Paul Lips, MD; Wilco C. Graafmans, MS; Marcel E. Ooms, MD; P. Dick Bezemer, PhD; Lex M. Bouter, PhD
To determine whether vitamin D supplementation decreases the incidence of hip fractures and other peripheral bone fractures.
Prospective, double-blind trial.
Community setting (Amsterdam and surrounding area).
2578 persons (1916 women, 662 men) 70 years of age and older (mean age ±SD, 80 ± 6 years) living independently, in apartments for elderly persons, or in homes for elderly persons.
Participants were randomly assigned to receive either vitamin D3, 400 IU in one tablet daily, or placebo for a maximum of 3.5 years.
Dietary calcium intake and serum 25-hydroxyvitamin D [25(OH)D] were estimated in a subset of participants. During follow-up, attention was concentrated on hip fractures and other peripheral fractures. The maximal follow-up period was 4 years. The results were evaluated by survival analysis.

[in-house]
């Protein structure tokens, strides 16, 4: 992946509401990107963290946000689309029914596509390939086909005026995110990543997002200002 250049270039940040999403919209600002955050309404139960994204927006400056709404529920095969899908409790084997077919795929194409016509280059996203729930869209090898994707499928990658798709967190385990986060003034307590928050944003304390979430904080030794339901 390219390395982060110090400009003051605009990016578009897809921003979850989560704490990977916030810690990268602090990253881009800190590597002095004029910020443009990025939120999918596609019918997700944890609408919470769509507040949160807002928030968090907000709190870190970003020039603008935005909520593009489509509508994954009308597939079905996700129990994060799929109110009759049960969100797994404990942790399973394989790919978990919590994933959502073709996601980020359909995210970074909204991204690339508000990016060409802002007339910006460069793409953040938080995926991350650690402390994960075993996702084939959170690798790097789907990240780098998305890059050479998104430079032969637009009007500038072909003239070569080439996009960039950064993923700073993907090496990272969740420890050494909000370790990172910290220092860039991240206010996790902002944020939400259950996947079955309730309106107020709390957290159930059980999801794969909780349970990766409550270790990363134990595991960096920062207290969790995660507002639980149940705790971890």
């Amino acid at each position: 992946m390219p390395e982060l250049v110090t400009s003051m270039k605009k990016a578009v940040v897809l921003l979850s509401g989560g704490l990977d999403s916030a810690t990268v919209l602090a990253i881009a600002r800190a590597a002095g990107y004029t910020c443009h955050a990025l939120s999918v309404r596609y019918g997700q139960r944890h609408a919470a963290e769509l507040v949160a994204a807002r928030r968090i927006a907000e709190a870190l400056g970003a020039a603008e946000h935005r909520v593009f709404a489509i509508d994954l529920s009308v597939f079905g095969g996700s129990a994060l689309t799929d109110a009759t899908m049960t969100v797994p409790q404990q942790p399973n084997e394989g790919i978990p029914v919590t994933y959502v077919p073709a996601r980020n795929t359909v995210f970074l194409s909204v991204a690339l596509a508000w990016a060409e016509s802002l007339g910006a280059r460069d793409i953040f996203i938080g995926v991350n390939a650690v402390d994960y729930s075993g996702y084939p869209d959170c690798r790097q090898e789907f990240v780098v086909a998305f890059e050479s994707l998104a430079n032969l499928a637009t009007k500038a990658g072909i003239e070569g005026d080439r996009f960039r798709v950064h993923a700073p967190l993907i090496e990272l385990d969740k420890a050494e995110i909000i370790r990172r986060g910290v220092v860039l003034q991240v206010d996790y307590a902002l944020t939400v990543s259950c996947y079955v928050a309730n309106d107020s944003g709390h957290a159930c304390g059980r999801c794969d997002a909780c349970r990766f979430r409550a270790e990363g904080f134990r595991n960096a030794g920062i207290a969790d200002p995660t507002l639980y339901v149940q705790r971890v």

Mean dietary calcium intake from dairy products was 868 mg/d. Mean serum 25(OH)D concentration in the third year of the study was 23 nmol/L in the placebo group and 60 nmol/L in the vitamin D group. Median follow-up was 3.5 years, and total follow-up was 8450 patient-years. During follow-up, 306 persons in the placebo group and 282 persons in the vitamin D group died (P = 0.20). Hip fractures occurred in 48 persons in the placebo group and 58 persons in the vitamin D group (P = 0.39, intention-to-treat analysis). Other peripheral fractures occurred in 74 persons in the placebo group and 77 persons in the vitamin D group (P = 0.86).
Our results do not show a decrease in the incidence of hip fractures and other peripheral fractures in Dutch elderly persons after vitamin D supplementation.
Lips P, Graafmans WC, Ooms ME, Bezemer PD, Bouter LM. Vitamin D Supplementation and Fracture Incidence in Elderly Persons: A Randomized, Placebo-Controlled Clinical Trial. Ann Intern Med. 1996;124:400–406. doi: 10.7326/0003-4819-124-4-199602150-00003
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Published: Ann Intern Med. 1996;124(4):400-406.
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